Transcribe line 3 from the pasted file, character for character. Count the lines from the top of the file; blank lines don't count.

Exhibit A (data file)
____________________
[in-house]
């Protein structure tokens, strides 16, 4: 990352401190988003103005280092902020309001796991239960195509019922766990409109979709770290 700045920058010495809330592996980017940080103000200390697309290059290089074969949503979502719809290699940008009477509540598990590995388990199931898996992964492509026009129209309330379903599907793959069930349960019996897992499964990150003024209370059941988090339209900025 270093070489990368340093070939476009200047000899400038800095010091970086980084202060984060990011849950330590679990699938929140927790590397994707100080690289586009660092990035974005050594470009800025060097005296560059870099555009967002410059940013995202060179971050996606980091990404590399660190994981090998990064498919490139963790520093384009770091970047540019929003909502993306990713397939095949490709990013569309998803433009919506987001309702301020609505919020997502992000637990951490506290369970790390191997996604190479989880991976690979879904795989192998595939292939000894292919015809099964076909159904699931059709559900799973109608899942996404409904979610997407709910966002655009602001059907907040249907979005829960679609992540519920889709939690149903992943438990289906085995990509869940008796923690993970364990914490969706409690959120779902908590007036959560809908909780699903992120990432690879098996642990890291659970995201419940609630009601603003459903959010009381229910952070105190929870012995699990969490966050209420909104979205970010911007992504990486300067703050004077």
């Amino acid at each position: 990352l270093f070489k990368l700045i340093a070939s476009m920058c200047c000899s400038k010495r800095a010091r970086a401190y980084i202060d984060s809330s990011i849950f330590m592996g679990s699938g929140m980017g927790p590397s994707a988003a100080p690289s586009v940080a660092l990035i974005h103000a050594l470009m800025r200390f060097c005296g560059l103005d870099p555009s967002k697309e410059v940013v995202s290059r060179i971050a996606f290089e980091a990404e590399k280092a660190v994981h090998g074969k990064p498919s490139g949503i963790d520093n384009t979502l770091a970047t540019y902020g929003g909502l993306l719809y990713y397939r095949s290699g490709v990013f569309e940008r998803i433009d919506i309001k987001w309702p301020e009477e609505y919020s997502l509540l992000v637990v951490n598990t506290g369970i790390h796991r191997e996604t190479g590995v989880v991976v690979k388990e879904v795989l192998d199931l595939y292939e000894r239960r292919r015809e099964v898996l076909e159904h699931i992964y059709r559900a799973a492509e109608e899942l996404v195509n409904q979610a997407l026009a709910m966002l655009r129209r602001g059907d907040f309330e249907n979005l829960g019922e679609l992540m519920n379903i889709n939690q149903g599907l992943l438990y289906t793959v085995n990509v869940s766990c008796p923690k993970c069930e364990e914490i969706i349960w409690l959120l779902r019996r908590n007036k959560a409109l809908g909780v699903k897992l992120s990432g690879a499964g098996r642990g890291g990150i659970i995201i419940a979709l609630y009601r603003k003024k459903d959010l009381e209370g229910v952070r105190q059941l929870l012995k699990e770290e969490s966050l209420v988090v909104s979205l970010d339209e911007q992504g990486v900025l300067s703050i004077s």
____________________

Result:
């Amino acid at each position: 990352l270093f070489k990368l700045i340093a070939s476009m920058c200047c000899s400038k010495r800095a010091r970086a401190y980084i202060d984060s809330s990011i849950f330590m592996g679990s699938g929140m980017g927790p590397s994707a988003a100080p690289s586009v940080a660092l990035i974005h103000a050594l470009m800025r200390f060097c005296g560059l103005d870099p555009s967002k697309e410059v940013v995202s290059r060179i971050a996606f290089e980091a990404e590399k280092a660190v994981h090998g074969k990064p498919s490139g949503i963790d520093n384009t979502l770091a970047t540019y902020g929003g909502l993306l719809y990713y397939r095949s290699g490709v990013f569309e940008r998803i433009d919506i309001k987001w309702p301020e009477e609505y919020s997502l509540l992000v637990v951490n598990t506290g369970i790390h796991r191997e996604t190479g590995v989880v991976v690979k388990e879904v795989l192998d199931l595939y292939e000894r239960r292919r015809e099964v898996l076909e159904h699931i992964y059709r559900a799973a492509e109608e899942l996404v195509n409904q979610a997407l026009a709910m966002l655009r129209r602001g059907d907040f309330e249907n979005l829960g019922e679609l992540m519920n379903i889709n939690q149903g599907l992943l438990y289906t793959v085995n990509v869940s766990c008796p923690k993970c069930e364990e914490i969706i349960w409690l959120l779902r019996r908590n007036k959560a409109l809908g909780v699903k897992l992120s990432g690879a499964g098996r642990g890291g990150i659970i995201i419940a979709l609630y009601r603003k003024k459903d959010l009381e209370g229910v952070r105190q059941l929870l012995k699990e770290e969490s966050l209420v988090v909104s979205l970010d339209e911007q992504g990486v900025l300067s703050i004077s």